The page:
From the Field: Parasite Hunting in Florida

Posted by KristenM on May 31st, 2013

by Katrina Lohan

Jack's Island oyster reef in Indian River Lagoon, Fla. (Katrina Lohan)

Jack’s Island oyster reef in Indian River Lagoon, Fla. (Katrina Lohan)

For our next parasite hunting adventure, Kristy and I will be spending two weeks on Florida’s Atlantic Coast at the Smithsonian Marine Station at Fort Pierce. The marine station is located on a beautiful lagoon. We arrived on Monday and got a warm welcome from the staff, a thorough tour of the facilities and unpacked all of our gear, all four boxes of it. (No, we don’t travel light!) While here, we are staying on campus at the Taylor house, which is a residence for visiting scientists complete with kitchen, full bathroom, and a beautiful wrap-around porch that faces the water. We have long days and nights on these field trips, so it’s nice to have close accommodations that allow us to easily get back and forth to the lab, along with a full kitchen so we can cook quick and easy meals before returning to processing oysters. So far, I’m impressed!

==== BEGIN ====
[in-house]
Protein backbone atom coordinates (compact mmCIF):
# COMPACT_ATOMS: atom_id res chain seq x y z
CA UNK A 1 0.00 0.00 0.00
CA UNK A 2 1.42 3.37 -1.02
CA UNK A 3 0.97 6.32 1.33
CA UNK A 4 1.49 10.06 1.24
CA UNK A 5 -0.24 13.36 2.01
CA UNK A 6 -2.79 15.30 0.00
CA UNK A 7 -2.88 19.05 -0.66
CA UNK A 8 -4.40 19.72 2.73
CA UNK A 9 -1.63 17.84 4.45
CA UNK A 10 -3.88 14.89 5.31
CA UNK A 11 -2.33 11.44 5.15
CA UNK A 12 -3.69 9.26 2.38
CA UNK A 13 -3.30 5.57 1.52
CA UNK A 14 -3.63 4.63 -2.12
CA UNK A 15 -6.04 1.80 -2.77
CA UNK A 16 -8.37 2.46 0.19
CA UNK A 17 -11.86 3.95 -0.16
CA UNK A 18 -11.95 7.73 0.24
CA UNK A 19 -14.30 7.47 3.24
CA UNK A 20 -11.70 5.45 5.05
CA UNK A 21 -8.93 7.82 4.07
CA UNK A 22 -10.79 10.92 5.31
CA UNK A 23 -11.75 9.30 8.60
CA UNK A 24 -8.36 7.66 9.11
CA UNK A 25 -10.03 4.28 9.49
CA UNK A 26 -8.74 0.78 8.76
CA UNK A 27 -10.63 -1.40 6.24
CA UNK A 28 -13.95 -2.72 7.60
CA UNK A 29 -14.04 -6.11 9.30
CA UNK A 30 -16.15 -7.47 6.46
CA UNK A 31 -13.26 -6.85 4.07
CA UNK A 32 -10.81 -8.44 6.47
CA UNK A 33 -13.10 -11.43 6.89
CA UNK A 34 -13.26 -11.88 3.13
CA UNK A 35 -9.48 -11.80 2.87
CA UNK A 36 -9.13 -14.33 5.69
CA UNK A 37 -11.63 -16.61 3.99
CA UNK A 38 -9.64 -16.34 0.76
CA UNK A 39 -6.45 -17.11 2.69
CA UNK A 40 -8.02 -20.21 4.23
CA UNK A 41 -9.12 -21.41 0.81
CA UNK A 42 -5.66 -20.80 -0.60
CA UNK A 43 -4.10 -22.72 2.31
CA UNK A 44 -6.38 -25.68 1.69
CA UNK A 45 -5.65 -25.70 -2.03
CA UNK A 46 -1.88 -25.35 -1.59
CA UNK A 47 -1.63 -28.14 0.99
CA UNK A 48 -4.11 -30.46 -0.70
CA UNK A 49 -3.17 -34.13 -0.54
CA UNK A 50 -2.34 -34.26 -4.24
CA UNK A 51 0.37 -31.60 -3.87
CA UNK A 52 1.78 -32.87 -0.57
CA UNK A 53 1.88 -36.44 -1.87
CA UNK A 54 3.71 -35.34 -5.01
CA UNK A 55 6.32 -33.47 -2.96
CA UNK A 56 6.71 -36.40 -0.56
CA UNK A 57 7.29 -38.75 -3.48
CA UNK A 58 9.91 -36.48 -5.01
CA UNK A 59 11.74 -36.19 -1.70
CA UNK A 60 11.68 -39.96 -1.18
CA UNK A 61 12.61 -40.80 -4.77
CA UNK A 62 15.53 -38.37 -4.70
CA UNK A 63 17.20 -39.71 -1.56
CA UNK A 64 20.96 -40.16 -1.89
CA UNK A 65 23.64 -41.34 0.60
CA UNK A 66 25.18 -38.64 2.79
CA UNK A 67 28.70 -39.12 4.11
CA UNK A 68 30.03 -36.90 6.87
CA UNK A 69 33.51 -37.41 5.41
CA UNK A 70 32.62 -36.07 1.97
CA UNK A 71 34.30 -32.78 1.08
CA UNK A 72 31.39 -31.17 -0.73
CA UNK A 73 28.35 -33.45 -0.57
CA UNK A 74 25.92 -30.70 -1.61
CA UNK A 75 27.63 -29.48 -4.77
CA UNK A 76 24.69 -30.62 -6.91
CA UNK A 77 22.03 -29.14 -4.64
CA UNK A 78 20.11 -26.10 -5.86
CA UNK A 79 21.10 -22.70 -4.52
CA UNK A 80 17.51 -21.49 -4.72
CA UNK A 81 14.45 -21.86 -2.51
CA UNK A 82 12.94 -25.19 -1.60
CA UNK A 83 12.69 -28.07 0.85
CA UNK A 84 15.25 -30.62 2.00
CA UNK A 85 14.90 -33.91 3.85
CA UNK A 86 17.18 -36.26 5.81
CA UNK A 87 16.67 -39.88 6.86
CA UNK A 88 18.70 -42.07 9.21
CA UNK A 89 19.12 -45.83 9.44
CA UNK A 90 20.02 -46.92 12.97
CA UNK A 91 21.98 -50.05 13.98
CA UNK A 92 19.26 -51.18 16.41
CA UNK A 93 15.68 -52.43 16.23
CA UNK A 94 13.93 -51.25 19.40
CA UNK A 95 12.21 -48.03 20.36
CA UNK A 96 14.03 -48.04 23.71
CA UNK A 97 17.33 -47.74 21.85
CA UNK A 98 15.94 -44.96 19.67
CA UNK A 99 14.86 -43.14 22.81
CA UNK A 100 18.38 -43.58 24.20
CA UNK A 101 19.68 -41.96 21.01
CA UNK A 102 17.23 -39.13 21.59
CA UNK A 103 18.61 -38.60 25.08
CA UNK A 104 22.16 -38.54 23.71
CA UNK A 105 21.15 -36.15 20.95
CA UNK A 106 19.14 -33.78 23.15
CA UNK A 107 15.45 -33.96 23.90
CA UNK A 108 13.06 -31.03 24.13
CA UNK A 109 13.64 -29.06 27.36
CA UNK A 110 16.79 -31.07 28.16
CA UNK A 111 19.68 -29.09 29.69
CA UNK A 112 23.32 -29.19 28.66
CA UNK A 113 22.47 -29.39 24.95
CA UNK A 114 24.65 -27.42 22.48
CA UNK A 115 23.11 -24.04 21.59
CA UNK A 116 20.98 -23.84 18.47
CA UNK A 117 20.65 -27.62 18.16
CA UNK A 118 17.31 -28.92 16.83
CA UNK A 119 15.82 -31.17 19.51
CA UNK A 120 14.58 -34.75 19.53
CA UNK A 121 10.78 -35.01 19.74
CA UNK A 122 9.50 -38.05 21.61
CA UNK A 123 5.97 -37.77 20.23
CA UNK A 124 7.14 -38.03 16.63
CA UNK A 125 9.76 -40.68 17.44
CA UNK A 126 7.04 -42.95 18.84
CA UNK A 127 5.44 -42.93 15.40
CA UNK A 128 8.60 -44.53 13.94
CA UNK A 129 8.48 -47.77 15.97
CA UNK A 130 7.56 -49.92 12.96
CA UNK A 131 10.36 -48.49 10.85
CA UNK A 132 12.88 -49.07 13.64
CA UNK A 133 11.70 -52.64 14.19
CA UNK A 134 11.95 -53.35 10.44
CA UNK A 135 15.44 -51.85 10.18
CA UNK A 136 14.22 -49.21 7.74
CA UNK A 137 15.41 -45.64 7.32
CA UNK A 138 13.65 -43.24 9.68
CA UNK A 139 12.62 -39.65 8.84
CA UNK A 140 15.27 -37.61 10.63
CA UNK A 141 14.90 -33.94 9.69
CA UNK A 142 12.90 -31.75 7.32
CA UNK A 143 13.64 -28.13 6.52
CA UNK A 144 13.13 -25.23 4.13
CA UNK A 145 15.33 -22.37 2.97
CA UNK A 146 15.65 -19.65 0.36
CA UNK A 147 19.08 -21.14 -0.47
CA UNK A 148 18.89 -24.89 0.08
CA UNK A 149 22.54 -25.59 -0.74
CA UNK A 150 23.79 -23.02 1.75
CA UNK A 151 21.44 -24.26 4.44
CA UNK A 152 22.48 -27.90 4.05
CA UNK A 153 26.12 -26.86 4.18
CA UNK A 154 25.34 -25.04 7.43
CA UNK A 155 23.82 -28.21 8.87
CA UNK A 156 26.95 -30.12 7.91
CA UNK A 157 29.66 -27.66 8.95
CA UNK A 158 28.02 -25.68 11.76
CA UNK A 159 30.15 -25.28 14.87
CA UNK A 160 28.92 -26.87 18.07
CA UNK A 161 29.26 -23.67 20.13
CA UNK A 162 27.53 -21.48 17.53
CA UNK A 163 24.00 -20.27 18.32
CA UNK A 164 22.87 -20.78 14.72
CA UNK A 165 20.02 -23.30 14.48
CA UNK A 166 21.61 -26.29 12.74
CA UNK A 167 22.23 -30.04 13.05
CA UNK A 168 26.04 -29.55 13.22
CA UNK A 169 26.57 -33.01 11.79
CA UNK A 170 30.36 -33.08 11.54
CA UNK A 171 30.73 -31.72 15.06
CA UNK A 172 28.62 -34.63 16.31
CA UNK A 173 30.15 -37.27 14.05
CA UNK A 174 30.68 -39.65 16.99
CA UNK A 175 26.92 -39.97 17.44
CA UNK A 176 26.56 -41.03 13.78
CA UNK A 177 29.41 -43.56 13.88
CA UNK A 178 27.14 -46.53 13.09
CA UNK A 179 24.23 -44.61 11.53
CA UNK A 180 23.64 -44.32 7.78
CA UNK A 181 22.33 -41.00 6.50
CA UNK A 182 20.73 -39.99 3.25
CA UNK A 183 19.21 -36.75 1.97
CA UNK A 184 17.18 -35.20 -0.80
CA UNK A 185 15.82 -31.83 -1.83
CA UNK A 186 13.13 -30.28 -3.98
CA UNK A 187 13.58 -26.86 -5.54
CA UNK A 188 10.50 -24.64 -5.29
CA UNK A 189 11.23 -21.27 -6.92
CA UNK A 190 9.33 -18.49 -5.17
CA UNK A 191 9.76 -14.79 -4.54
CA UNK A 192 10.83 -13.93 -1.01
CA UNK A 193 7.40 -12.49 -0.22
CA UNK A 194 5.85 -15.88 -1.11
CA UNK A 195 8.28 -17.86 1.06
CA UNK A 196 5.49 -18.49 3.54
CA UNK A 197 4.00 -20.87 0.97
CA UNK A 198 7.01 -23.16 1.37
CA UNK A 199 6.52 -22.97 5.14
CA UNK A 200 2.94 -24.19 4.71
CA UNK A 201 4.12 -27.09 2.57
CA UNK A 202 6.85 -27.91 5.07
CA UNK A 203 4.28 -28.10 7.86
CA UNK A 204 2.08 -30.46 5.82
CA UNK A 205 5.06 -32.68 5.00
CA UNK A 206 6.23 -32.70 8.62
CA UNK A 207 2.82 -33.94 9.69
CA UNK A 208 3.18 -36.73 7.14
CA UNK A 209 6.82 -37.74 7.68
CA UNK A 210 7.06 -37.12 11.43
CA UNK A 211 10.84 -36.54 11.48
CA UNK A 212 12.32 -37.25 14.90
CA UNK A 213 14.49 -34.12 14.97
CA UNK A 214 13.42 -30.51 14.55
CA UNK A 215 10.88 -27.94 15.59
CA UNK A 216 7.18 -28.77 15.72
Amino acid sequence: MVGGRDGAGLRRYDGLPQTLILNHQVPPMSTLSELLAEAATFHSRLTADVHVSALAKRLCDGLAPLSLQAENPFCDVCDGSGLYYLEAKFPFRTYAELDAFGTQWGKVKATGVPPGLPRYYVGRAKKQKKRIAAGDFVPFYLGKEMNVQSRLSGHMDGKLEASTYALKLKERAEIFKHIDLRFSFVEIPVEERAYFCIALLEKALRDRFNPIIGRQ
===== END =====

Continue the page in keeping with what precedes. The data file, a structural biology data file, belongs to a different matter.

On Tuesday, we headed out to our first field location. We hopped in a small boat owned by the Smithsonian and went to Jack’s Island, an oyster reef surrounded by mangrove trees. We were able to easily find Crassostrea virginica, as it is the species that makes up the reef, and then had to spend a little more time searching for Isognomon sp. at each site to get the numbers we needed. Also, it’s virtually impossible to tell which oysters are Ostrea sp. without opening the shells, so hopefully we have enough of those….

We also had a new first at this site—this is the first time that we have had a tour boat pass us while we were collecting!

Read accounts of marine biologists hunting for oyster parasites in Panama >>

 

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